Exclusive report: Are the media racist?

New Statesman survey shows ethnic minorities are still largely absent from opinion pages, senior roles and staff.

In the wake of the Stephen Lawrence verdict and Diane Abbott's "divide and rule" tweet, racism is at the top of the political agenda.

To coincide with a special report on race in the British media for this week's New Statesman magazine, we have compiled shocking statistics which show ethnic minorities are still largely absent from opinion pages, senior executive roles and staff jobs in the media.

For context: figures published by the Office of National Statistics for 2009 showed the non-white population of England and Wales stood at 16.7 per cent - or one in six people.

 

In numbers: Race in the media

 

  • 2 of the 99 named witnesses at the Leveson inquiry into the press are from ethnic minorities
  • 1 of the Guardian's 2011 guide to the 100 most important people in the media was not white
  • 0 national newspaper editors are not white
  • 0 national newspaper political editors are not white

 

In numbers: The commentariat

 

We surveyed the main comment pages of selected newspapers in the week between Monday 5 December and Sunday 11 December to count the number of non-white writers who appeared.

  • 3 newspapers did not have a single non-white writer on the comment pages
  • 5 non-white writers have a regular weekly fixed column in the British broadsheet press

*Numbers include Sunday sister publications

[An important point on methodology: the numbers above refer to those columnists who occupy, specifically, the prime real estate that is a newspaper's "comment and opinion" pages. They do not count the non-white writers who write columns in other sections of a newspaper. For example, Baz Bamigboye, the Daily Mail's black showbiz columnist, is not included in the statistics. Nor is the Guardian G2's Aditya Chakrabortty, who writes on ideas and economics.]

As Mehdi Hasan writes in an essay for the special report:

What have the following five individuals got in common: Gary Younge, Hugh Muir, Yasmin Alibhai-Brown, Amol Rajan and India Knight? They are part of a small group of non-white newspaper columnists who appear regularly on the comment pages of our national newspapers. Well, OK, not quite. They are the small group of non-white newspaper columnists who appear on those comment pages. That's it. There's just five of them - the Guardian's Younge and Muir (both black), the Independent/i's Alibhai-Brown and Rajan (both Asian) and the Sunday Times's Knight (mixed race).

It is a deeply depressing state of affairs.

Elsewhere in this special report, Rafael Behr writes about the "monochrome majority" in the lobby. Plus, leading media figures including the FT's Lionel Barber answer the question: why isn't our press more diverse?

A memorial service programme for Stephen Lawrence. Photo: Getty

Alice Gribbin is a Teaching-Writing Fellow at the Iowa Writers' Workshop. She was formerly the editorial assistant at the New Statesman.

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Voters are turning against Brexit but the Lib Dems aren't benefiting

Labour's pro-Brexit stance is not preventing it from winning the support of Remainers. Will that change?

More than a year after the UK voted for Brexit, there has been little sign of buyer's remorse. The public, including around a third of Remainers, are largely of the view that the government should "get on with it".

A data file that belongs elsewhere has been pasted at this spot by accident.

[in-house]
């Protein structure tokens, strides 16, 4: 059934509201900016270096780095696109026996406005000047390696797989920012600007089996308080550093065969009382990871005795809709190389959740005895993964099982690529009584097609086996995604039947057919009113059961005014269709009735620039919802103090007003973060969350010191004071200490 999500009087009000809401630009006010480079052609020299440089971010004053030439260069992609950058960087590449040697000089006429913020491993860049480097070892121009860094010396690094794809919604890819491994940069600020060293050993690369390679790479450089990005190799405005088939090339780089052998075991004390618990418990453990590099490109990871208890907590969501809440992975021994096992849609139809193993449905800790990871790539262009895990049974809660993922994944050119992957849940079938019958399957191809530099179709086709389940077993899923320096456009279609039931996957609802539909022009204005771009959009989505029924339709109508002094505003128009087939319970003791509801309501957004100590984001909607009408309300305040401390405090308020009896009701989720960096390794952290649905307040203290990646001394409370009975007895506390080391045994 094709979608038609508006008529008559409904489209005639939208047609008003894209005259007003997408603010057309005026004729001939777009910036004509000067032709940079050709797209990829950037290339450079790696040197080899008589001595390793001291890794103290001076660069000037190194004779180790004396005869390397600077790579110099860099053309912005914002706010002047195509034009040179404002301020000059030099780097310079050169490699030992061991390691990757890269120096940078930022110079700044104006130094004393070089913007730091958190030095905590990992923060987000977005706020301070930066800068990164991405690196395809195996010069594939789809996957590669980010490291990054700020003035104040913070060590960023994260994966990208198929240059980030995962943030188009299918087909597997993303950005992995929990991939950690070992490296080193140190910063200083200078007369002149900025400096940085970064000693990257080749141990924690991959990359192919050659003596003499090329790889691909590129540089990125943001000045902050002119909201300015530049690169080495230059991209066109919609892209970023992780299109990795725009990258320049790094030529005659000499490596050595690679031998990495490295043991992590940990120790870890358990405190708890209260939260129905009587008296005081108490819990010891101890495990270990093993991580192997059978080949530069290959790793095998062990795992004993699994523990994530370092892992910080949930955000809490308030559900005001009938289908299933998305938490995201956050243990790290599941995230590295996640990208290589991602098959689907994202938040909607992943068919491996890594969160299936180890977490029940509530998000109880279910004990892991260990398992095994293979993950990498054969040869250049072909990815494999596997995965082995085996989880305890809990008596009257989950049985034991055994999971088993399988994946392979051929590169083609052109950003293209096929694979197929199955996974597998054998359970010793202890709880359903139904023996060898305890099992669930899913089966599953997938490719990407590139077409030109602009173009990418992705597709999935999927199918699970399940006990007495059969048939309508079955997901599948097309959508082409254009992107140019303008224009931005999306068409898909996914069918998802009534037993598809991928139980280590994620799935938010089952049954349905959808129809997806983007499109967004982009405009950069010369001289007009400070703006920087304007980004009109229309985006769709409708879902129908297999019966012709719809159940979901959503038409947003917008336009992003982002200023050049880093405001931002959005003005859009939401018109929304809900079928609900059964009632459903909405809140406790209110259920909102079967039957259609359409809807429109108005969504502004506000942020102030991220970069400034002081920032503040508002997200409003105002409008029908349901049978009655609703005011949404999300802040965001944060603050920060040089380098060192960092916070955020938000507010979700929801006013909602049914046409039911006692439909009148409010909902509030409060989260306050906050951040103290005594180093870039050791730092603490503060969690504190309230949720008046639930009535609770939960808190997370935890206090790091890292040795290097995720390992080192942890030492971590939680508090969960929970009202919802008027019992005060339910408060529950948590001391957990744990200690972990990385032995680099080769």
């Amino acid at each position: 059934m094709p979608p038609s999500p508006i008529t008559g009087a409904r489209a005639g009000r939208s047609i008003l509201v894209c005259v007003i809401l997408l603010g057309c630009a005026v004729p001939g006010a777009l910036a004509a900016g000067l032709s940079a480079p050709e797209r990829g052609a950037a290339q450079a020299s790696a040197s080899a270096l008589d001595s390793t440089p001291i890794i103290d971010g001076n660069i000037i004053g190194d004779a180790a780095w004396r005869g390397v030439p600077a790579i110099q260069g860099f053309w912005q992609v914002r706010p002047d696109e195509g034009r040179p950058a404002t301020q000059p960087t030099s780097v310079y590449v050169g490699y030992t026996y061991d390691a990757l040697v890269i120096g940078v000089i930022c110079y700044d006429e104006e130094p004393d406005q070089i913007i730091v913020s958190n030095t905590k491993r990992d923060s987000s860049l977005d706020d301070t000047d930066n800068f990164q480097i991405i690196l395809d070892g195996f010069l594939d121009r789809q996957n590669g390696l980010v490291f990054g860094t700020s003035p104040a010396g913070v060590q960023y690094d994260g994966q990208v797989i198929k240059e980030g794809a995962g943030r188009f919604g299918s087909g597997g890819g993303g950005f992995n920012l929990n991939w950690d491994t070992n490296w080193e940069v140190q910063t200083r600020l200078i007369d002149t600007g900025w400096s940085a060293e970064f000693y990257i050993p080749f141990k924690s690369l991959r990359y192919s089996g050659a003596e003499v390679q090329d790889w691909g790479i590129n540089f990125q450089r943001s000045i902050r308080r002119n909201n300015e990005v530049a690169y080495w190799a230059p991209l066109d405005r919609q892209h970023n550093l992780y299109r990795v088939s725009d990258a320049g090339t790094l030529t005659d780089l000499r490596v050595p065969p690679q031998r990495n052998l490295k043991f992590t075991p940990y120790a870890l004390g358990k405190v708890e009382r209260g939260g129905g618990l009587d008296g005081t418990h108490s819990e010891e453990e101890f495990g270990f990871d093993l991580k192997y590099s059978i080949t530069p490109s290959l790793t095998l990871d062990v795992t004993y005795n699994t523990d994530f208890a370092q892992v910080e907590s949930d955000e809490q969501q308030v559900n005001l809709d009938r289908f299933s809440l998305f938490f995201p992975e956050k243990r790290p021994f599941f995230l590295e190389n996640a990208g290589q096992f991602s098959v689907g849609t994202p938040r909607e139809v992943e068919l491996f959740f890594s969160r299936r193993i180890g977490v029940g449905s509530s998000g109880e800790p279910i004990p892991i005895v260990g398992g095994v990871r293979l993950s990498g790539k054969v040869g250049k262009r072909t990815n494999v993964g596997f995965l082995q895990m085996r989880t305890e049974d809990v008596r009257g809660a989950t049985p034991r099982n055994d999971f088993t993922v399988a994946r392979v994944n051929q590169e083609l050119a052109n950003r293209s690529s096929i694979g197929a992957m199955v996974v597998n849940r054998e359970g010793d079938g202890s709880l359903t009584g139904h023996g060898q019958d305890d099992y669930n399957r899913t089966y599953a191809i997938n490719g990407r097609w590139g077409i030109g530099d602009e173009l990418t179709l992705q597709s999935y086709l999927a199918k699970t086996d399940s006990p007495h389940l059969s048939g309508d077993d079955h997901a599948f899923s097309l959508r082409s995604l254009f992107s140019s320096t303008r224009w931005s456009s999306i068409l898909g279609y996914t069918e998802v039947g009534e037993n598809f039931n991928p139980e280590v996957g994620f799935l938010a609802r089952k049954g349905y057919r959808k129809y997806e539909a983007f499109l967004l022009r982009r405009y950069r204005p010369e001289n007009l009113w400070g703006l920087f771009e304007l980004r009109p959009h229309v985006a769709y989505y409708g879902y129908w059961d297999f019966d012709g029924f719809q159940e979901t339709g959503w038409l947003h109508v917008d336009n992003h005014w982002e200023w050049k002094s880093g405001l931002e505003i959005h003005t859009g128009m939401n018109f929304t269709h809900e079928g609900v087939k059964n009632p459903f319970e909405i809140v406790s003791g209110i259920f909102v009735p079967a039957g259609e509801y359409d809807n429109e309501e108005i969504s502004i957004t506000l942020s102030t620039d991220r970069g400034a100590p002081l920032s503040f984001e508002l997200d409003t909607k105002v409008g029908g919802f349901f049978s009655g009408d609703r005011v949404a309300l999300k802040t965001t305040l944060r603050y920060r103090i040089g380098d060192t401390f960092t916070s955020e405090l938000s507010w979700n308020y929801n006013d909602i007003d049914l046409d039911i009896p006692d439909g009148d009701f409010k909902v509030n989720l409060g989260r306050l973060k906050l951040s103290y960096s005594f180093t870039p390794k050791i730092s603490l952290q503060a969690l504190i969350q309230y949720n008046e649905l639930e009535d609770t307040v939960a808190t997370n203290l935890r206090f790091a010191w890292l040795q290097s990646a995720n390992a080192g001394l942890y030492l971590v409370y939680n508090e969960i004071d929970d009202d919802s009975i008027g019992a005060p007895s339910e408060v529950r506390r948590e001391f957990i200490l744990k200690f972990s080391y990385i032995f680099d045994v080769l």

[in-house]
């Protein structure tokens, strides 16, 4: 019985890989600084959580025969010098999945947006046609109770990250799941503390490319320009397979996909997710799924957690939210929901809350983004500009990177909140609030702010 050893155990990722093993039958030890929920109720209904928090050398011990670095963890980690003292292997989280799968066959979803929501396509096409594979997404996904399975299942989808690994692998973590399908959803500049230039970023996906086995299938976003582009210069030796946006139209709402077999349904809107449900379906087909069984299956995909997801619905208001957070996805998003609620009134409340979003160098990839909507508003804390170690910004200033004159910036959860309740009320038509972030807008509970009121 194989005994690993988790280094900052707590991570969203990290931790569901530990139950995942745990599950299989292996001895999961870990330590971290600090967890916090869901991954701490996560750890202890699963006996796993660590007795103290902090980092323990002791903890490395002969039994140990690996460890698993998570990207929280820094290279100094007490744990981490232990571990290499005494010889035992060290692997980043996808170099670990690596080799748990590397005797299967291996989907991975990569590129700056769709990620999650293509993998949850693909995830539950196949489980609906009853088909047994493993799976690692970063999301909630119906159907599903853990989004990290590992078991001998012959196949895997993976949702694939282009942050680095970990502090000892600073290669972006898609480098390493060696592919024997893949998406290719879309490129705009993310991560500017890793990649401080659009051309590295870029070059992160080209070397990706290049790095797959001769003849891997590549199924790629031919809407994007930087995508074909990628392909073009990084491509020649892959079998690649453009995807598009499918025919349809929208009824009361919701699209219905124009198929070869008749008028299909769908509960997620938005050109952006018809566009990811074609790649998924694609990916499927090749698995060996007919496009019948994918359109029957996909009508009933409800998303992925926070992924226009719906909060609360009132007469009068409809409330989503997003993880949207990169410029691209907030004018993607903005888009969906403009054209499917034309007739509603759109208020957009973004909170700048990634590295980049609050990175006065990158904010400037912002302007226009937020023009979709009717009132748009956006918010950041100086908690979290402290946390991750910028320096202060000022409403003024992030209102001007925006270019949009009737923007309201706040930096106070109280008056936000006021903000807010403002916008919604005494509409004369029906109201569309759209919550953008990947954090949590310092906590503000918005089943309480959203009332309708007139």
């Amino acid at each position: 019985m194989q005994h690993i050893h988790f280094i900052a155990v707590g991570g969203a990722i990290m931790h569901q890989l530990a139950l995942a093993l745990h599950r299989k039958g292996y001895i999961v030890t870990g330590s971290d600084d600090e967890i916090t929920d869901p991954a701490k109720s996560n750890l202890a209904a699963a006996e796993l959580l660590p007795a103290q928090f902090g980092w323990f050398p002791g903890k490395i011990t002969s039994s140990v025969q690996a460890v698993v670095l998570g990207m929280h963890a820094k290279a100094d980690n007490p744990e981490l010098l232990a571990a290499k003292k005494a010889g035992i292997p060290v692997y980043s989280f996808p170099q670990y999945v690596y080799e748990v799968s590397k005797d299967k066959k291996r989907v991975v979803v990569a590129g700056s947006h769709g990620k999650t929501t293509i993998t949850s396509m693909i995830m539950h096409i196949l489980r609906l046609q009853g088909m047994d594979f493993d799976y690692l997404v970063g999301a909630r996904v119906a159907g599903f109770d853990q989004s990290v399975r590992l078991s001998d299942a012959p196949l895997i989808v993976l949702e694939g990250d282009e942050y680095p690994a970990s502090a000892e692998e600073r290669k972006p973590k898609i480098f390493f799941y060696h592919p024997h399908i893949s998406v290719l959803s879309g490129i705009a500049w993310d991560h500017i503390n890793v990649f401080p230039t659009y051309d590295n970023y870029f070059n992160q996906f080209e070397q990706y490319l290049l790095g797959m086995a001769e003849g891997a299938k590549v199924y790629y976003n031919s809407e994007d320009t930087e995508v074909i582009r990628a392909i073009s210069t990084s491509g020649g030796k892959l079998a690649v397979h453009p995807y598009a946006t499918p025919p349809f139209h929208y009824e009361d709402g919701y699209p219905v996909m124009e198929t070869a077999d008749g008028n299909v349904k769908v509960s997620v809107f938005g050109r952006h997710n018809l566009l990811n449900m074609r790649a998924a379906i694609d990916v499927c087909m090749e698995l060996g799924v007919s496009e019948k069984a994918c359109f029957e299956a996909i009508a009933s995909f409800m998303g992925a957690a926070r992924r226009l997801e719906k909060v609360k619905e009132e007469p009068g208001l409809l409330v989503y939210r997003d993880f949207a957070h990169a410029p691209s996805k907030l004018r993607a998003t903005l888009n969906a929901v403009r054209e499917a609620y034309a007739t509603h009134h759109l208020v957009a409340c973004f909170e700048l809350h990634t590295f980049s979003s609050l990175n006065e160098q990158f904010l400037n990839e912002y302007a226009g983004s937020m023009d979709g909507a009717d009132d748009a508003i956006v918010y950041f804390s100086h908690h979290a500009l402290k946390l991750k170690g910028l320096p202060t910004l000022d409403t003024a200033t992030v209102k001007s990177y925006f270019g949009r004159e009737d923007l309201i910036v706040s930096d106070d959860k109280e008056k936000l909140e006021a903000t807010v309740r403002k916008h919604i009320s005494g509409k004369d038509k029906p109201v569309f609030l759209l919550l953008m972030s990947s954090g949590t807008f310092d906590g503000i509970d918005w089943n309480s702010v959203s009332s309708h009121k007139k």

But as real wages are squeezed (owing to the Brexit-linked inflationary spike) there are tentative signs that the mood is changing. In the event of a second referendum, an Opinium/Observer poll found, 47 per cent would vote Remain, compared to 44 per cent for Leave. Support for a repeat vote is also increasing. Forty one per cent of the public now favour a second referendum (with 48 per cent opposed), compared to 33 per cent last December. 

The Liberal Democrats have made halting Brexit their raison d'être. But as public opinion turns, there is no sign they are benefiting. Since the election, Vince Cable's party has yet to exceed single figures in the polls, scoring a lowly 6 per cent in the Opinium survey (down from 7.4 per cent at the election). 

What accounts for this disparity? After their near-extinction in 2015, the Lib Dems remain either toxic or irrelevant to many voters. Labour, by contrast, despite its pro-Brexit stance, has hoovered up Remainers (55 per cent back Jeremy Corbyn's party). 

In some cases, this reflects voters' other priorities. Remainers are prepared to support Labour on account of the party's stances on austerity, housing and education. Corbyn, meanwhile, is a eurosceptic whose internationalism and pro-migration reputation endear him to EU supporters. Other Remainers rewarded Labour MPs who voted against Article 50, rebelling against the leadership's stance. 

But the trend also partly reflects ignorance. By saying little on the subject of Brexit, Corbyn and Labour allowed Remainers to assume the best. Though there is little evidence that voters will abandon Corbyn over his EU stance, the potential exists.

For this reason, the proposal of a new party will continue to recur. By challenging Labour over Brexit, without the toxicity of Lib Dems, it would sharpen the choice before voters. Though it would not win an election, a new party could force Corbyn to soften his stance on Brexit or to offer a second referendum (mirroring Ukip's effect on the Conservatives).

The greatest problem for the project is that it lacks support where it counts: among MPs. For reasons of tribalism and strategy, there is no emergent "Gang of Four" ready to helm a new party. In the absence of a new convulsion, the UK may turn against Brexit without the anti-Brexiteers benefiting. 

George Eaton is political editor of the New Statesman.